Well, not really. But it was the old title of Chad Fowler’s excellent book I am reading, which offers solid career advice for programmers. If you are a programmer, and want to keep your job and not get outsourced, you’d be doing yourself a favor by reading this book.

November 29, 2019
This is my collection of highlights and notes from Gerald Weinberg's Are Your Lights On? It's not a summary, but rather a copy + paste of the text that resonated with me most. 
January 1, 2020
  1. It doesn't have to be crazy at work
  2. Autobiography of Benjamin Franklin
  3. The Subtle Art of Not Giving a F**k
  4. Meditations
  5. Competing Against Luck
  6. Buffett's biography
  7. Brain Book
  8. Skin in the Game
  9. The Everything Store
  10. Peak
  11. The Little Book of Talent
  12. Risk Savvy
  13. The 4-Hour Workweek
  14. Wise Guy
  15. Enchantment by Guy Kawasaki
  16. Mysterious affair at Styles
  17. Manual by Epictetus
  18. Warren Buffett Speaks
  19. Disrupted
  20. Badass: Making Users Awesome
  21. I will teach you to be rich
  22. Purple Cow
  23. Crush It!
  24. How to Fail at Everything and Still Win Big
  25. Chop wood, carry water
  26. Food Rules
  27. The Art of Worldly Wisdom
  28. Refactoring
  29. Code Complete

March 5, 2020
In a well-maintained system, it might take a while to figure out how to make a change, but once you do, the change is usually easy and you feel much more comfortable with the system. 

In a legacy system, it can take a long time to figure out what to do, and the change is difficult also. You might also feel like you haven’t learned much beyond the narrow understanding you had to acquire to make the change.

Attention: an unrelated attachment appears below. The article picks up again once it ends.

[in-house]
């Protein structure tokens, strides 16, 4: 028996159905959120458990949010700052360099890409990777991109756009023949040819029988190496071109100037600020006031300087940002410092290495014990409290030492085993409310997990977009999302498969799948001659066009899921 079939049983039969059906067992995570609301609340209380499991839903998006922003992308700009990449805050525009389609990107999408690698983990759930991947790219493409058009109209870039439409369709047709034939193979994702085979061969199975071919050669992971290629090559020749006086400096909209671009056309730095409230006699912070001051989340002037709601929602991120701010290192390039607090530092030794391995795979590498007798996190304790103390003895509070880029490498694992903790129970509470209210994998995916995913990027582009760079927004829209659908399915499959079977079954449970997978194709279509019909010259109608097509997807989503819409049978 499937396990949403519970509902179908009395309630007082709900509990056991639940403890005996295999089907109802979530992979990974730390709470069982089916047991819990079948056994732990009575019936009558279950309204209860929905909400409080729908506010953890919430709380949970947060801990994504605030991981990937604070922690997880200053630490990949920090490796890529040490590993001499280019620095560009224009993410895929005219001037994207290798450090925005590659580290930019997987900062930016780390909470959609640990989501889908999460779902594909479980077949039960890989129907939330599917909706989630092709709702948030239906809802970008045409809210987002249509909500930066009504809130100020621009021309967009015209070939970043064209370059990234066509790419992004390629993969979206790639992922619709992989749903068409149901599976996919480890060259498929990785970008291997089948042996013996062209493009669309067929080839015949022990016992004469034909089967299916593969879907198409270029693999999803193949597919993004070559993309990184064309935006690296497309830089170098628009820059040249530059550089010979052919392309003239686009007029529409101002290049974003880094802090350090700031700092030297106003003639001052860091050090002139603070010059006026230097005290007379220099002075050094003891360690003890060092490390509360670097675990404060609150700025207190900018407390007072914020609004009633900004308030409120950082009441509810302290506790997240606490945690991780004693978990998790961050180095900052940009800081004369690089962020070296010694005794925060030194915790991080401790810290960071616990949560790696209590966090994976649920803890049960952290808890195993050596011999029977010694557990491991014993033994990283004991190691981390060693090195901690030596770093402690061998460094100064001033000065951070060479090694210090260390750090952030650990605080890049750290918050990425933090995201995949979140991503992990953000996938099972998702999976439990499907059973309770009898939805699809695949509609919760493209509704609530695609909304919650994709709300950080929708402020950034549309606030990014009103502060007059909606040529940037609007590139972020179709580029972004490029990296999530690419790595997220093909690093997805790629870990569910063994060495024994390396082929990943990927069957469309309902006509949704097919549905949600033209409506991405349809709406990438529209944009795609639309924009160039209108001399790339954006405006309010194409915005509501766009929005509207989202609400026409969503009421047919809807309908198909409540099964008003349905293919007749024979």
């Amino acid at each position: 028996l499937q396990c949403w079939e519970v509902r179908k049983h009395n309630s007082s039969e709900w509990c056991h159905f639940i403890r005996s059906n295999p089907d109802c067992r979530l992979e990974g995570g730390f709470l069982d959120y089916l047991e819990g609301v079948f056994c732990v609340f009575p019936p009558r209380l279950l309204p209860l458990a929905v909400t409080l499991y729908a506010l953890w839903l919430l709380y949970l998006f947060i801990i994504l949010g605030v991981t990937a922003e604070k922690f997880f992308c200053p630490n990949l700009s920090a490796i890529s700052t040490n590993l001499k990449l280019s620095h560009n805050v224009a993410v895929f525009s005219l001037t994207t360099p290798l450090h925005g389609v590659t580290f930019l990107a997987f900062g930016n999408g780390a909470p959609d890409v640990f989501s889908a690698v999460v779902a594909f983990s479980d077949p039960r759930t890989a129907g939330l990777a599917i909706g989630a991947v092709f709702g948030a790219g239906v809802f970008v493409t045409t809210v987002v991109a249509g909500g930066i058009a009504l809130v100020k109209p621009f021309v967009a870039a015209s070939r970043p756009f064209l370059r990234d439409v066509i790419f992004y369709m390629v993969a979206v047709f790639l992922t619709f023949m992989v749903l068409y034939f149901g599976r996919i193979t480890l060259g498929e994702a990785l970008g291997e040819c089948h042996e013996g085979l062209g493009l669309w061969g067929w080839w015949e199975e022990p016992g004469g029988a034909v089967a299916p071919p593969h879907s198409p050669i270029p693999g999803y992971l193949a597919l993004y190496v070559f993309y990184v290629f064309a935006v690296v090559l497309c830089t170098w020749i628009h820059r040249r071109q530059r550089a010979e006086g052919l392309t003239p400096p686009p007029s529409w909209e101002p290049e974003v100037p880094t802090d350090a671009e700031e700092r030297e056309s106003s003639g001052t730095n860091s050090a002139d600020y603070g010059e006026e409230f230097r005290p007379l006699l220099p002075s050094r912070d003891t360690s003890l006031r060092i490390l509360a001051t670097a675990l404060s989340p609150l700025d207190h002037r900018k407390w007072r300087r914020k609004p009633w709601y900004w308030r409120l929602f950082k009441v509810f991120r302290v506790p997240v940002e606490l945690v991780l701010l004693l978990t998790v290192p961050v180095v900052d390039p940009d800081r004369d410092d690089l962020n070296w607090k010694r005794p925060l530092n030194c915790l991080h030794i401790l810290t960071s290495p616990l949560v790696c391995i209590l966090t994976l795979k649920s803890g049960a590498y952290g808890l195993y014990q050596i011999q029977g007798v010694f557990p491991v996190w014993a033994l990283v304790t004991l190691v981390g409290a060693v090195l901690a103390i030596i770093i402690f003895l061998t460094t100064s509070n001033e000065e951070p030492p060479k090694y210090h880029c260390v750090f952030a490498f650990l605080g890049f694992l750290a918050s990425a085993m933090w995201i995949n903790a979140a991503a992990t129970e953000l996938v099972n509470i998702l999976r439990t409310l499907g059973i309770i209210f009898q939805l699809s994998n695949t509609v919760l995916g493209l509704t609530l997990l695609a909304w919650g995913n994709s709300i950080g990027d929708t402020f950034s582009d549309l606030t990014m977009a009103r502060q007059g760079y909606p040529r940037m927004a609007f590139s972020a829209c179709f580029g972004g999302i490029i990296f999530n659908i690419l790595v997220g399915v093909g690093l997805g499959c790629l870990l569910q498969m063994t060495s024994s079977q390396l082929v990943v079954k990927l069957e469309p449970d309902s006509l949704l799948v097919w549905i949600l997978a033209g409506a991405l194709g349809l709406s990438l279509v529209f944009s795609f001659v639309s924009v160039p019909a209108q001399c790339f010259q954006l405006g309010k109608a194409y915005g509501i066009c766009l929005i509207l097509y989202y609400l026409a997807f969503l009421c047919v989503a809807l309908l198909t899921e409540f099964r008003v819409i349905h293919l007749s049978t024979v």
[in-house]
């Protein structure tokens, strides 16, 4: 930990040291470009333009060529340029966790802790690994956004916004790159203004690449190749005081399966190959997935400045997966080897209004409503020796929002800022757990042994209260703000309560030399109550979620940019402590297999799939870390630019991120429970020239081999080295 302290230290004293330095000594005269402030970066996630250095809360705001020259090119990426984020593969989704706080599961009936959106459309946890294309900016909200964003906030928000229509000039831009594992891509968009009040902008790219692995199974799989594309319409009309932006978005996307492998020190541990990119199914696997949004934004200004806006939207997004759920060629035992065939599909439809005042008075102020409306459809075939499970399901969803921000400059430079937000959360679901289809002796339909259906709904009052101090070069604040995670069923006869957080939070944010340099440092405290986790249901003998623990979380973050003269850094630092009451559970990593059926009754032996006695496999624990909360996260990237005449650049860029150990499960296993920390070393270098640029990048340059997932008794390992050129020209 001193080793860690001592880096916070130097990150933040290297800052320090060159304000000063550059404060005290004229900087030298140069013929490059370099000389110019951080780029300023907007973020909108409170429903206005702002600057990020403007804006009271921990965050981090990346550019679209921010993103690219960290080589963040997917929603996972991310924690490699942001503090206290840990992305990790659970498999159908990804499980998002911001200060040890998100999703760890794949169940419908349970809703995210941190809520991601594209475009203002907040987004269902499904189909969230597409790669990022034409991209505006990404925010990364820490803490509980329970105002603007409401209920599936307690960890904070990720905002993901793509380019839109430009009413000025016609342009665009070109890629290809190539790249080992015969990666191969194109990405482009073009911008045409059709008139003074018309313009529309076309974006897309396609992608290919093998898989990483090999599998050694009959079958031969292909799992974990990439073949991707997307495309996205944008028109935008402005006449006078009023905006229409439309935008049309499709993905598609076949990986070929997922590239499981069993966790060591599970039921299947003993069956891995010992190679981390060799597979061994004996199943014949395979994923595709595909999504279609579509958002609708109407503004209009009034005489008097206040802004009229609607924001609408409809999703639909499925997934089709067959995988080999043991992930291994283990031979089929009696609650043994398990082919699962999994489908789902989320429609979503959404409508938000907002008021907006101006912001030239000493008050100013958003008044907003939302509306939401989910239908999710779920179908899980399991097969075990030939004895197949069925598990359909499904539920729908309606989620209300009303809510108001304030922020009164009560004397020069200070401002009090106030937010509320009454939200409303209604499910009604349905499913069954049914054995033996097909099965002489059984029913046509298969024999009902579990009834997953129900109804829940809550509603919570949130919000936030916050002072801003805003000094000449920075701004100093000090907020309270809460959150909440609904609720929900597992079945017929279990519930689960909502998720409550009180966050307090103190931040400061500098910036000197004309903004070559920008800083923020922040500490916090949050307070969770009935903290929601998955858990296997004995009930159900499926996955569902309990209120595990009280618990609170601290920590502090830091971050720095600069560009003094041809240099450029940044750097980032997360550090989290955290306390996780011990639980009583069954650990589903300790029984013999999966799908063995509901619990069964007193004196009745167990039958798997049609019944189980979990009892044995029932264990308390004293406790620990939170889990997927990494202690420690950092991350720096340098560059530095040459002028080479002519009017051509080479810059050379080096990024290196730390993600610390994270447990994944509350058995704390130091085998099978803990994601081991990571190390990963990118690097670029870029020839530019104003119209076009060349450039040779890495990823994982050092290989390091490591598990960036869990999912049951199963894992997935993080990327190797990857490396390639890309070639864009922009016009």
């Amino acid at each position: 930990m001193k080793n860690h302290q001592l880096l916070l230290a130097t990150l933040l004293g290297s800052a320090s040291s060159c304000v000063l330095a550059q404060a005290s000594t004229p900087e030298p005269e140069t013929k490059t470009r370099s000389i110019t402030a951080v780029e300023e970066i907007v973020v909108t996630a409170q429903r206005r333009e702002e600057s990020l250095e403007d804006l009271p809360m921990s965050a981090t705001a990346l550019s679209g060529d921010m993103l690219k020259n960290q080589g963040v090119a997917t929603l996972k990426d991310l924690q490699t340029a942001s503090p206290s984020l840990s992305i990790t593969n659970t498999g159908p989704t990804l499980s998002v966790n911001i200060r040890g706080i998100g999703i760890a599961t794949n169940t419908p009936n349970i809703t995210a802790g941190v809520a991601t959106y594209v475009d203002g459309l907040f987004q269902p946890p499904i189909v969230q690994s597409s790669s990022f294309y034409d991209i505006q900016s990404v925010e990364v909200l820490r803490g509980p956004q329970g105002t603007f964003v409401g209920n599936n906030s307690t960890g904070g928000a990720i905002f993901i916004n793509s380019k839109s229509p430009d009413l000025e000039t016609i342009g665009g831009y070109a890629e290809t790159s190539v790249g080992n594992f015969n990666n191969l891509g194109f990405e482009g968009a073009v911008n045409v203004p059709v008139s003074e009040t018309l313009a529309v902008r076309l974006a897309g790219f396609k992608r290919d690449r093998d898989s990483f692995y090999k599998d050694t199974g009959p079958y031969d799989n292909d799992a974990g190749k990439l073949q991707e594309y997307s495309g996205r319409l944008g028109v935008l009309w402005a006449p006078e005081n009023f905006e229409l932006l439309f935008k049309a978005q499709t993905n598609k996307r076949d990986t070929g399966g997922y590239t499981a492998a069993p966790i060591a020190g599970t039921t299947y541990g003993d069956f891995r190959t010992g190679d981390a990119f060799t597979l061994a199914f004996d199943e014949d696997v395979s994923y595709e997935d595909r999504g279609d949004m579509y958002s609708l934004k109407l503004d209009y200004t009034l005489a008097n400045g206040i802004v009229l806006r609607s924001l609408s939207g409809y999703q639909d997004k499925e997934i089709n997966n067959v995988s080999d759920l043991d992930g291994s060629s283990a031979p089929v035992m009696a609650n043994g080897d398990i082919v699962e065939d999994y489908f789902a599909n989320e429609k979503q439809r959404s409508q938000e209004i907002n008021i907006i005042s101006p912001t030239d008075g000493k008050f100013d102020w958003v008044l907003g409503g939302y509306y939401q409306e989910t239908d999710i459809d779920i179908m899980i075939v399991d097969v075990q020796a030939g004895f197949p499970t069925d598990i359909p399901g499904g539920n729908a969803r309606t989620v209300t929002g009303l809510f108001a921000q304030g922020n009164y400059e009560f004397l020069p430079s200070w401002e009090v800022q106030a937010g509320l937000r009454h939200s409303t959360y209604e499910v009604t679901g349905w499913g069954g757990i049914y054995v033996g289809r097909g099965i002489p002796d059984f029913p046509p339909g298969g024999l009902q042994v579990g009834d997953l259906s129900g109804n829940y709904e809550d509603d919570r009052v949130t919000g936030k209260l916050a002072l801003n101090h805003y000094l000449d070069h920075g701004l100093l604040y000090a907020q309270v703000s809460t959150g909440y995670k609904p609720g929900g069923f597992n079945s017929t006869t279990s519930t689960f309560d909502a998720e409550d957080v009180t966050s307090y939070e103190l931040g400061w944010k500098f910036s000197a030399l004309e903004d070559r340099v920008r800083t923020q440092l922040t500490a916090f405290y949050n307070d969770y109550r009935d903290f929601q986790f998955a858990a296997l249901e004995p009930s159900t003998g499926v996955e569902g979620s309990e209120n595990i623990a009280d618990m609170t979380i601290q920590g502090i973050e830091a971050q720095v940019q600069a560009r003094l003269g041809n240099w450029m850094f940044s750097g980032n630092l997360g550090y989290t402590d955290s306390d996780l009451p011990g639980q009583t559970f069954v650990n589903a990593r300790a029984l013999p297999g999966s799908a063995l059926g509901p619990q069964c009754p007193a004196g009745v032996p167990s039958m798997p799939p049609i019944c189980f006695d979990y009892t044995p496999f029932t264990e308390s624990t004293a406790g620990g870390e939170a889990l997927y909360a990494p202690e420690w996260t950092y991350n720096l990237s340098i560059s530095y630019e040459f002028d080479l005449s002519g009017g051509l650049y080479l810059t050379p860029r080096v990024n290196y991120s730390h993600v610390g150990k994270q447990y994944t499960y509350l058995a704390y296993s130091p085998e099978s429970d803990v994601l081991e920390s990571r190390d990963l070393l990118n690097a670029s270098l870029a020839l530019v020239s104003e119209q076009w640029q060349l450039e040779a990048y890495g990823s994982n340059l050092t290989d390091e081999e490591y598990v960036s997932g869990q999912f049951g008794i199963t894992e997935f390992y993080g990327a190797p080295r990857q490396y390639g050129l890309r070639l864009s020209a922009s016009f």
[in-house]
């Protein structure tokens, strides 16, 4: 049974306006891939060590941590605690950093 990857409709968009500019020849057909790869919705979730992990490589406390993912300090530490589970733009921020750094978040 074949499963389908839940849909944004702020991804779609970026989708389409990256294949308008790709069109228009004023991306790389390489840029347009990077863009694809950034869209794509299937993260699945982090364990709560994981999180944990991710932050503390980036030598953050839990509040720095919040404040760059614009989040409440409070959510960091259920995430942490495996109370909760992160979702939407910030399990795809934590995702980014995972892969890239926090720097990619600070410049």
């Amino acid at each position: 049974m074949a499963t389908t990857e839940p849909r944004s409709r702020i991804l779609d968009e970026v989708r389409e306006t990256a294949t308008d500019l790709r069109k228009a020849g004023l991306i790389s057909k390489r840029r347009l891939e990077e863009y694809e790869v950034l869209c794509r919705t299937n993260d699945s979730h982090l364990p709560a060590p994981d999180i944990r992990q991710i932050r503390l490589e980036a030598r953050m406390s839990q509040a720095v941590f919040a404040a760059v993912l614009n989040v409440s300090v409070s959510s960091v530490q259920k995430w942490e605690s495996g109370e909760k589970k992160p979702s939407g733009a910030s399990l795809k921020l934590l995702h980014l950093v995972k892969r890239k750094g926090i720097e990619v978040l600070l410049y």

May 15, 2020
Life will follow the path it began to take, and will neither reverse nor check its course. It will cause no commotion to remind you of its swiftness, but glide on quietly. It will not lengthen itself for a king’s command or a people’s favour. As it started out on its first day, so it will run on, nowhere pausing or turning aside. What will be the outcome? You have been preoccupied while life hastens on. Meanwhile death will arrive, and you have no choice in making yourself available for that.
If there is one book that has had the biggest influence on me as a professional software developer, The Pragmatic Programmer would be it. I read the original book many years ago, and it changed how I view software development. I recently re-read the newer version of the book, which was published last year to celebrate its 20th anniversary. Here is a complete summary of the book. It’s not a detailed book review, but a collection of passages from the book that resonated with me the most.
The role of software testing is to provide information about the quality of a product. In his book Perfect Software and Other Illusions About Testing, Gerald Weinberg, who is one of my favourite writers, lists a few reasons why developers, testers, and managers avoid testing the product that they are ultimately responsible for. 
January 3, 2021
Jerry Weinberg's unique take on how to find ideas for writing. What's funny, is that all the advice for writers in this book is equally applicable to software developers. 

Just replace writing with programming.